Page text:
The converts lived more committed lives. But the ones I knew fit this pattern exactly as the article says:
That’s the first bait: the claim that the Eastern Orthodox have preserved the pristine worship of the early church. The Orthodox are attractive to evangelicals who are tired of the showmanship and the superficiality of some evangelical worship.
The converts I knew loved the idea that they were joining the ancient church and worshipping in the way “all people have worshipped at all times and in all places.” It’s a ridiculous claim, but they cling to it.
I had some sympathy for the converts, but could never understand their willingness to pray to the saints or to claim Mary as mediatrix and co-redemptrix. They would pray, “Oh, holy Theotokos, save us.” And when I’d ask them why they did it, they’d explain that they really think only Jesus can save but he couldn’t save without his immaculately conceived mother who gave him birth so she is a participant in our salvation, but, no, they do not think Mary can save.
I didn’t understand the conversions–who would trade Jesus Christ for saints? Who would trade their place at the throne of mercy for a place outside…where you ask saints to go in to the throne and plead your cause? I could not grasp why anyone would make that trade.
You say: Since the Word of God says not to bow before images, then when someone says it’s fine because, supposedly, his church inherited it, he says, from the early church, realize you’re being baited. They will switch to a hook of icons, incense, and rituals that are, in reality, the concoction of superficially converted pagans flooding into the church in the Middle Ages, bringing their pagan practices with them. Don’t bite on the bait. Stay with the Bible.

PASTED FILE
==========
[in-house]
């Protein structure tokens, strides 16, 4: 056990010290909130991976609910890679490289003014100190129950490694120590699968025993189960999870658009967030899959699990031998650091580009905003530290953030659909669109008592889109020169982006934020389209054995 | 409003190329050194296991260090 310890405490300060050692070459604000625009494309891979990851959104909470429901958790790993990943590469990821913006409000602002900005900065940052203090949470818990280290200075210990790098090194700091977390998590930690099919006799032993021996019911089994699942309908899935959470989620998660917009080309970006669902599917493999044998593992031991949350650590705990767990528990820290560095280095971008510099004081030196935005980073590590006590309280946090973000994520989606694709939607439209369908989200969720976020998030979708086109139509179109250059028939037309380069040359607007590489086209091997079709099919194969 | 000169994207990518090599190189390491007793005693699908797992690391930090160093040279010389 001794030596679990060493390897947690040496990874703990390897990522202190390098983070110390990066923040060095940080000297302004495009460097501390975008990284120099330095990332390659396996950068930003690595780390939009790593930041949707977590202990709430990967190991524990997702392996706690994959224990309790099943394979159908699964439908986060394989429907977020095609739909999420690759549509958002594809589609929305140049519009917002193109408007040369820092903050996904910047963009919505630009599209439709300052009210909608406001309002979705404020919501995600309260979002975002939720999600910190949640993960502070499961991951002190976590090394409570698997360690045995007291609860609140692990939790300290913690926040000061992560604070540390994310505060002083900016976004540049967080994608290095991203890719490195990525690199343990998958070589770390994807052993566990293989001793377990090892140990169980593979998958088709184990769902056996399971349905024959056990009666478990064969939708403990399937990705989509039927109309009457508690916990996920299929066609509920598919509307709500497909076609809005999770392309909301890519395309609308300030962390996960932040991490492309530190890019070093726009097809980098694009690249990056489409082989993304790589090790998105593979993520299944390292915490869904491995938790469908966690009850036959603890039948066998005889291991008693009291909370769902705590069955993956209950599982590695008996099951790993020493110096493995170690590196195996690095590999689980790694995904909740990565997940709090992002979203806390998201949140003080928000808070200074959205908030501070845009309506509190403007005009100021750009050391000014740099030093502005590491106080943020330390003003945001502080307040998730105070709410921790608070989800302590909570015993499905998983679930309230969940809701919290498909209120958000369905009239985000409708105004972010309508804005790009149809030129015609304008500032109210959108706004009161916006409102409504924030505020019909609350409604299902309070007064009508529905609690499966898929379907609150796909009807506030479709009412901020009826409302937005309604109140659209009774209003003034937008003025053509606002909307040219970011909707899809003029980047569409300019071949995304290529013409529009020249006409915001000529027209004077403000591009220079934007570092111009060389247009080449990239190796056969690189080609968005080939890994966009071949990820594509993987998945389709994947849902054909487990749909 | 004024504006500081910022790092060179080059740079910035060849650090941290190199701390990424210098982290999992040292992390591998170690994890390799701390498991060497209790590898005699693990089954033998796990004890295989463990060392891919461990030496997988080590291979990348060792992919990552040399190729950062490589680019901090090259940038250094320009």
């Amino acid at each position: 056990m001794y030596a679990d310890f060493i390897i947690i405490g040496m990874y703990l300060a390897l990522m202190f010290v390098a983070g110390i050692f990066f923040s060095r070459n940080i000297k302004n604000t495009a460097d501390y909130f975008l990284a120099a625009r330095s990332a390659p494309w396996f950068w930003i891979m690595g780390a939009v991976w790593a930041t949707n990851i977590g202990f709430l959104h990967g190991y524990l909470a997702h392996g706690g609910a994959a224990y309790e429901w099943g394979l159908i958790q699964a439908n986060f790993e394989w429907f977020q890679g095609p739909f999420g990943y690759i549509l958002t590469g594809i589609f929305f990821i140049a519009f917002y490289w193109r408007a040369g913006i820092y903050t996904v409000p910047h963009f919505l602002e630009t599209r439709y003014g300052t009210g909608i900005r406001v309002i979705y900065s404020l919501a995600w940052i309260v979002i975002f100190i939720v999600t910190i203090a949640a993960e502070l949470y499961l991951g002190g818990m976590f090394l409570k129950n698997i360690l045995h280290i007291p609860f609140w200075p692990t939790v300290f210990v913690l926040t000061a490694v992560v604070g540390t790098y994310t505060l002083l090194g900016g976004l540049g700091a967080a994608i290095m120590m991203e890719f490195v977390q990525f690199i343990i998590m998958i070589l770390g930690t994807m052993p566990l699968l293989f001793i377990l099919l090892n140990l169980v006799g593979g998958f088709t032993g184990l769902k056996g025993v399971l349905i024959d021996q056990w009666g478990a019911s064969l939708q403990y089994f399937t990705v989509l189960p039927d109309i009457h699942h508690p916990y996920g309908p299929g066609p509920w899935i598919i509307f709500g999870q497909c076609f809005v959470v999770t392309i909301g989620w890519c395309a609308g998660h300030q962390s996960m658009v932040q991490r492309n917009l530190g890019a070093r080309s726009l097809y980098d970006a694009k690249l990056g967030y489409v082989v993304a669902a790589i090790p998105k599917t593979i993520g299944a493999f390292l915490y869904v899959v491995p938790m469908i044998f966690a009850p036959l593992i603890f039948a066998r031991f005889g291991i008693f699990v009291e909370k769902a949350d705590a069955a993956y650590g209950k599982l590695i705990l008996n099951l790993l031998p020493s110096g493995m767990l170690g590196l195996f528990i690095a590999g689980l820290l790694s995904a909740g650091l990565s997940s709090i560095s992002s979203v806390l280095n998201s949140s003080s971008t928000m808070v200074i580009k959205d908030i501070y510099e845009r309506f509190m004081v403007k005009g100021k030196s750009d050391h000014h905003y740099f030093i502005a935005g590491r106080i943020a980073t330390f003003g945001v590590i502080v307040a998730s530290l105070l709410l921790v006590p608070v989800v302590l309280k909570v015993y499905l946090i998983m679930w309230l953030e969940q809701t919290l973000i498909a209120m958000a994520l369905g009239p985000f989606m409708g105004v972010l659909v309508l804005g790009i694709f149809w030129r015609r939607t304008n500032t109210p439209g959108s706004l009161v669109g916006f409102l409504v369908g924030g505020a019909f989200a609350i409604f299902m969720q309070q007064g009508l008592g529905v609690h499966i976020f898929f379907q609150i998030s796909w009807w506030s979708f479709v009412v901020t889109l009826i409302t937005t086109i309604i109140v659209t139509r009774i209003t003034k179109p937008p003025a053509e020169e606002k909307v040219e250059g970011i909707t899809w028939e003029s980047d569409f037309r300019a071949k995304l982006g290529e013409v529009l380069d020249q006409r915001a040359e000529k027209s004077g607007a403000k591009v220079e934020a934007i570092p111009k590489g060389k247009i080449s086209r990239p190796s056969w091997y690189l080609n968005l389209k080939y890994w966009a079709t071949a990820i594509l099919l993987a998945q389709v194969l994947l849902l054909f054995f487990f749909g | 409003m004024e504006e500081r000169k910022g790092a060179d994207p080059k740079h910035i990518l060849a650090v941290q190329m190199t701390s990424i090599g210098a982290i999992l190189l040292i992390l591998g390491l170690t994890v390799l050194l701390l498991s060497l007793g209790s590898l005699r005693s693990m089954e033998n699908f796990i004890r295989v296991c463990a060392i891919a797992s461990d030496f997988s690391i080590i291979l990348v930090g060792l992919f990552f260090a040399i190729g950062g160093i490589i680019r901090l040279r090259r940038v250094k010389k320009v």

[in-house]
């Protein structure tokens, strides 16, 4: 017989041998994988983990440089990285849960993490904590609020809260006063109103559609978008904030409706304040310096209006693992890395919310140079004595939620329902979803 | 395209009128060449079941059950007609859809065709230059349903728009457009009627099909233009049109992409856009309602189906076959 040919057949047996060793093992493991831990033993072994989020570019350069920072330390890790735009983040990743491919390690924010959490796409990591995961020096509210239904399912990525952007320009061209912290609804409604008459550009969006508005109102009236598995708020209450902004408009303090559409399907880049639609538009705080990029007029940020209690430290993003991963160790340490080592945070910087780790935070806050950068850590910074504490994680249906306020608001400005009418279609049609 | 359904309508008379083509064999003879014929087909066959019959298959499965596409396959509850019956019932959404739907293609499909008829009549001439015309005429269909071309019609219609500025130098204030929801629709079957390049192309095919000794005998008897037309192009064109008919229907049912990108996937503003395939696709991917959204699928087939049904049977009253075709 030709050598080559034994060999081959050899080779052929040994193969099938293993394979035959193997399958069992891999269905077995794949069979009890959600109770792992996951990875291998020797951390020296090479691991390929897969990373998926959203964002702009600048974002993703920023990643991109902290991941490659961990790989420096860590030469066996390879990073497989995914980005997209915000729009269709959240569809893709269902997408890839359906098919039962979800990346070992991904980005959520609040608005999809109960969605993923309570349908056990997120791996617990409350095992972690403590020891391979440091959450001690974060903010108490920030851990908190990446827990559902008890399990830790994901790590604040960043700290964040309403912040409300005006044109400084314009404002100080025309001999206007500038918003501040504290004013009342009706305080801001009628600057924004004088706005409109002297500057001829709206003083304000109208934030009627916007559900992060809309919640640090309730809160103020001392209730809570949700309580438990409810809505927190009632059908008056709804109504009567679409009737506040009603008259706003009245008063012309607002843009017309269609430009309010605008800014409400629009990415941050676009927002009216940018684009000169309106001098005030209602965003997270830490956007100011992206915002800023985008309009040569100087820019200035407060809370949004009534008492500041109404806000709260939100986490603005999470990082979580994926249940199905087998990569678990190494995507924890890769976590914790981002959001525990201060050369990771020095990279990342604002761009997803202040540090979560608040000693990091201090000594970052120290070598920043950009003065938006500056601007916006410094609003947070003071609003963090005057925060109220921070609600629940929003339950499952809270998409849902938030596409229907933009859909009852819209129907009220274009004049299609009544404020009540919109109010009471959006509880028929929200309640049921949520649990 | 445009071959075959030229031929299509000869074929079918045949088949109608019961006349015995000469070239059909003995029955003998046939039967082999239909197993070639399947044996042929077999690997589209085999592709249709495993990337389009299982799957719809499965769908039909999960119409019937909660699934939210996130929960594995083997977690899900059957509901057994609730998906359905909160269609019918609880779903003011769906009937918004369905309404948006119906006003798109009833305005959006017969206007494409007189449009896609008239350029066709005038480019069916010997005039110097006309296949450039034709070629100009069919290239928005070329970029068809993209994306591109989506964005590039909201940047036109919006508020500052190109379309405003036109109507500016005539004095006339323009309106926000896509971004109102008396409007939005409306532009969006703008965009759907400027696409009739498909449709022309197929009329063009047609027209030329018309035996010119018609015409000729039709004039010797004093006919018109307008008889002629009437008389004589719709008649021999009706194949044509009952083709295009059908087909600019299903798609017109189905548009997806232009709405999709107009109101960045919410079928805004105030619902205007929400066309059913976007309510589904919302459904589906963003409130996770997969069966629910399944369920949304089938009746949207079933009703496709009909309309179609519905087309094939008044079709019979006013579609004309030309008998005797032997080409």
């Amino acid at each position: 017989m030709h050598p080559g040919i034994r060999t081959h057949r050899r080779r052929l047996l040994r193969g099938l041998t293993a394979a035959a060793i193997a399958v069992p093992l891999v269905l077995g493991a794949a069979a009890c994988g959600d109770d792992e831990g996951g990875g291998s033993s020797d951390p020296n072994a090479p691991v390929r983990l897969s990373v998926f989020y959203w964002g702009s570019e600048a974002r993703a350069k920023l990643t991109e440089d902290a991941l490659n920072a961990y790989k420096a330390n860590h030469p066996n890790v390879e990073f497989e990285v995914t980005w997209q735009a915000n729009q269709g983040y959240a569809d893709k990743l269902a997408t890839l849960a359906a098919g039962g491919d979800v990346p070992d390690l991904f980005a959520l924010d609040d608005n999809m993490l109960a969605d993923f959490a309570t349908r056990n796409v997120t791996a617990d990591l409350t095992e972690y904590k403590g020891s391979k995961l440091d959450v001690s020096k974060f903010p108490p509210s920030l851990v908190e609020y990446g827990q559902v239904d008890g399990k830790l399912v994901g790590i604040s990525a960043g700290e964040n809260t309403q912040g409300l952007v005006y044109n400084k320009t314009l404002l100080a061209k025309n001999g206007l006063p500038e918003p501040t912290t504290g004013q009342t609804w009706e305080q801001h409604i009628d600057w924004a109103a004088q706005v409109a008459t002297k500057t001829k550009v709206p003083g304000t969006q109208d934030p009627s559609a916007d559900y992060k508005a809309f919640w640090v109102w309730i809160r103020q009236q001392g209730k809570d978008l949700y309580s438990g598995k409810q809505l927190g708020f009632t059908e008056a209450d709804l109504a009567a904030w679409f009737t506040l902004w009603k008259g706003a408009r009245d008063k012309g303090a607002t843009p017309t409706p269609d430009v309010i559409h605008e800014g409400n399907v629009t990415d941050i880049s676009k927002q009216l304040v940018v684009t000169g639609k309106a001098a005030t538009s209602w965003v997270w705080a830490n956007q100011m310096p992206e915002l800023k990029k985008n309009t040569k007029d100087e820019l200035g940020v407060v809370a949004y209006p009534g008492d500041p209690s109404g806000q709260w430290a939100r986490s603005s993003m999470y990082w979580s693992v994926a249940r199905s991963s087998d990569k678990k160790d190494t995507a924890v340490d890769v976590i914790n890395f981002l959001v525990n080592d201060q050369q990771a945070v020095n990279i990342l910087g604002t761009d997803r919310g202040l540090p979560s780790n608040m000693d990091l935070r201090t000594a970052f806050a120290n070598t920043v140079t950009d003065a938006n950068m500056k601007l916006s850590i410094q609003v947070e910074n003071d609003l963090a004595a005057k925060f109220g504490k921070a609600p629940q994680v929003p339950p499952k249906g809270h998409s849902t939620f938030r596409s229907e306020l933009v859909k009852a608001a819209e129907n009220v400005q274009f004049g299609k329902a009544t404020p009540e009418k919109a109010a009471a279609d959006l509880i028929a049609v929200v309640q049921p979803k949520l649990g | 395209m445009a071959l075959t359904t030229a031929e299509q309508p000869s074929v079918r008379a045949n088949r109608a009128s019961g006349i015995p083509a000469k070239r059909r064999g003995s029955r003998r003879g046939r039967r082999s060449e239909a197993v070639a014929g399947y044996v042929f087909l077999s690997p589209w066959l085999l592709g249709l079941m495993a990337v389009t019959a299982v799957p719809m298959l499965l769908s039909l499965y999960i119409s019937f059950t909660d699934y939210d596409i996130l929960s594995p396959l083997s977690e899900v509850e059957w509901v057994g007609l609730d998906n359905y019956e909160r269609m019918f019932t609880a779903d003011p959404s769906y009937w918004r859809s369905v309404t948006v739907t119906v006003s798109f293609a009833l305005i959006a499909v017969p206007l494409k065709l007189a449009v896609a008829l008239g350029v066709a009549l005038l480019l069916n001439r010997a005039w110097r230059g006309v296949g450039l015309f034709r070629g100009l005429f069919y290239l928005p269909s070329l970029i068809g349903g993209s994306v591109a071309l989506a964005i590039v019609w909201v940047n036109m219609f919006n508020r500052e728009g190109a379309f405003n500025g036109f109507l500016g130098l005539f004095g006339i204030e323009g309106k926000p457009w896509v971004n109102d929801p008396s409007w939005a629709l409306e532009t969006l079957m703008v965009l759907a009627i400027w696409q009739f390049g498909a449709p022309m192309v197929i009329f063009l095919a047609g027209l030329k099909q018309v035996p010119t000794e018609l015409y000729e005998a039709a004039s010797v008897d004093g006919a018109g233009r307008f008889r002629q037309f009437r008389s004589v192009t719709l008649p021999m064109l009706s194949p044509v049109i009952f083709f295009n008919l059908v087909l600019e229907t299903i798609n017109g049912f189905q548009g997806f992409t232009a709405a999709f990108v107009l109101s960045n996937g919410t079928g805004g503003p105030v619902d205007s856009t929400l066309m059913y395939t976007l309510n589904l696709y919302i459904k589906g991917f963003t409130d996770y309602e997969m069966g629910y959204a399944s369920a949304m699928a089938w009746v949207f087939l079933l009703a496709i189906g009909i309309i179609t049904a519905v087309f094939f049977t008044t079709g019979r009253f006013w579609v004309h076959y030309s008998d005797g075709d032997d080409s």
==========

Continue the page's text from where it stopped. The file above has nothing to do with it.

Exactly . They lift Holy Tradition to being above Holy Scripture. If you put Tradition and Scripture on equal ground then Tradition trumps Scripture every time. Because it interprets scripture. And so, they are able to get around the Bible where it says there is one mediator … the man Jesus Christ.
One friend of mine who converted–a Christian and Missionary Alliance pastor who had gone through a horrible divorce when his abusive wife had left him–told me praying to Mary was the sticking point for him for a long time. He couldn’t get over that one hurdle. So he kept praying and praying and praying, asking God to let him know if it was OK to pray to Mary, and … one night … she appeared to him and she told him she loved him and he was allowed to pray to her.
Oh, man! I felt so bad for the man. I said, “Why did you ask if you could pray to Mary? God had already told you that you aren’t allowed to pray to Mary. Why didn’t you believe what the Bible says?”
Every single convert has to give up sola Scriptura when he joins the Eastern Church. Or the Roman Church. And if we give that up then every man does what is right in his own eyes. That is an ancient worship practice … it’s just not a good one.